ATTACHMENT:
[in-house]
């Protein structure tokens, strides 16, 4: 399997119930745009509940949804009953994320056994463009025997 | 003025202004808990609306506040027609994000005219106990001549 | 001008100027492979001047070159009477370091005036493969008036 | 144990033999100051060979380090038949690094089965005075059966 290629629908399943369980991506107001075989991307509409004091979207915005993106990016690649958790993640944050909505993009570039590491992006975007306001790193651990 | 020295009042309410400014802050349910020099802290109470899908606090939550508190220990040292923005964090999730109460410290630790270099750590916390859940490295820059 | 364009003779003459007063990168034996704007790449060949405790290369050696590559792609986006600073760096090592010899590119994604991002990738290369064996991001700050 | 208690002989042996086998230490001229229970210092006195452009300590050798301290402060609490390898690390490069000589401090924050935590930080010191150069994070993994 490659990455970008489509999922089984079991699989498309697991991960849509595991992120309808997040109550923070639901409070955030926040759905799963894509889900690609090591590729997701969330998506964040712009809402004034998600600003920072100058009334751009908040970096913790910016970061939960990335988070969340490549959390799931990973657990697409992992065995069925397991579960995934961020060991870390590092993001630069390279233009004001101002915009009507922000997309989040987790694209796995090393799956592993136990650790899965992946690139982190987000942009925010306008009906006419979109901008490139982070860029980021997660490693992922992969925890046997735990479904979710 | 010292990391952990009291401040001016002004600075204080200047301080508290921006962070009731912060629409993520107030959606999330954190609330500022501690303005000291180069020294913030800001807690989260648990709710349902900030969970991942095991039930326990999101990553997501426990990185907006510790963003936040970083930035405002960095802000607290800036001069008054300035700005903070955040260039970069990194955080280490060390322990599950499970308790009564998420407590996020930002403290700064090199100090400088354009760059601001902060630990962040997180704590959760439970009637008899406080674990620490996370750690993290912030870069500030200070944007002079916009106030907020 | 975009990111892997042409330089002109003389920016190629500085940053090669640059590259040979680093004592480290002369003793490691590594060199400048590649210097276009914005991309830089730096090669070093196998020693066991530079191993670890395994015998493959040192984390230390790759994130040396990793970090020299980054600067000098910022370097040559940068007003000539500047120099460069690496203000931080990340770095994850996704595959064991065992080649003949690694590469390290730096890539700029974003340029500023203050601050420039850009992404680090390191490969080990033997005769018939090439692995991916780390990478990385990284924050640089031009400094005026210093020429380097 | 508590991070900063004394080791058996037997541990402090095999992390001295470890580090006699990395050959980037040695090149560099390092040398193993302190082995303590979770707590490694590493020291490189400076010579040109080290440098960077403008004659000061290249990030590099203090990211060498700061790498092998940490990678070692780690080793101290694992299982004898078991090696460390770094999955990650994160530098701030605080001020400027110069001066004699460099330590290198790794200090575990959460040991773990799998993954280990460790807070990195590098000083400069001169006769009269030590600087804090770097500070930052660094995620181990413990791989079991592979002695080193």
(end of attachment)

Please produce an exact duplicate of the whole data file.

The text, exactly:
[in-house]
């Protein structure tokens, strides 16, 4: 399997119930745009509940949804009953994320056994463009025997 | 003025202004808990609306506040027609994000005219106990001549 | 001008100027492979001047070159009477370091005036493969008036 | 144990033999100051060979380090038949690094089965005075059966 290629629908399943369980991506107001075989991307509409004091979207915005993106990016690649958790993640944050909505993009570039590491992006975007306001790193651990 | 020295009042309410400014802050349910020099802290109470899908606090939550508190220990040292923005964090999730109460410290630790270099750590916390859940490295820059 | 364009003779003459007063990168034996704007790449060949405790290369050696590559792609986006600073760096090592010899590119994604991002990738290369064996991001700050 | 208690002989042996086998230490001229229970210092006195452009300590050798301290402060609490390898690390490069000589401090924050935590930080010191150069994070993994 490659990455970008489509999922089984079991699989498309697991991960849509595991992120309808997040109550923070639901409070955030926040759905799963894509889900690609090591590729997701969330998506964040712009809402004034998600600003920072100058009334751009908040970096913790910016970061939960990335988070969340490549959390799931990973657990697409992992065995069925397991579960995934961020060991870390590092993001630069390279233009004001101002915009009507922000997309989040987790694209796995090393799956592993136990650790899965992946690139982190987000942009925010306008009906006419979109901008490139982070860029980021997660490693992922992969925890046997735990479904979710 | 010292990391952990009291401040001016002004600075204080200047301080508290921006962070009731912060629409993520107030959606999330954190609330500022501690303005000291180069020294913030800001807690989260648990709710349902900030969970991942095991039930326990999101990553997501426990990185907006510790963003936040970083930035405002960095802000607290800036001069008054300035700005903070955040260039970069990194955080280490060390322990599950499970308790009564998420407590996020930002403290700064090199100090400088354009760059601001902060630990962040997180704590959760439970009637008899406080674990620490996370750690993290912030870069500030200070944007002079916009106030907020 | 975009990111892997042409330089002109003389920016190629500085940053090669640059590259040979680093004592480290002369003793490691590594060199400048590649210097276009914005991309830089730096090669070093196998020693066991530079191993670890395994015998493959040192984390230390790759994130040396990793970090020299980054600067000098910022370097040559940068007003000539500047120099460069690496203000931080990340770095994850996704595959064991065992080649003949690694590469390290730096890539700029974003340029500023203050601050420039850009992404680090390191490969080990033997005769018939090439692995991916780390990478990385990284924050640089031009400094005026210093020429380097 | 508590991070900063004394080791058996037997541990402090095999992390001295470890580090006699990395050959980037040695090149560099390092040398193993302190082995303590979770707590490694590493020291490189400076010579040109080290440098960077403008004659000061290249990030590099203090990211060498700061790498092998940490990678070692780690080793101290694992299982004898078991090696460390770094999955990650994160530098701030605080001020400027110069001066004699460099330590290198790794200090575990959460040991773990799998993954280990460790807070990195590098000083400069001169006769009269030590600087804090770097500070930052660094995620181990413990791989079991592979002695080193």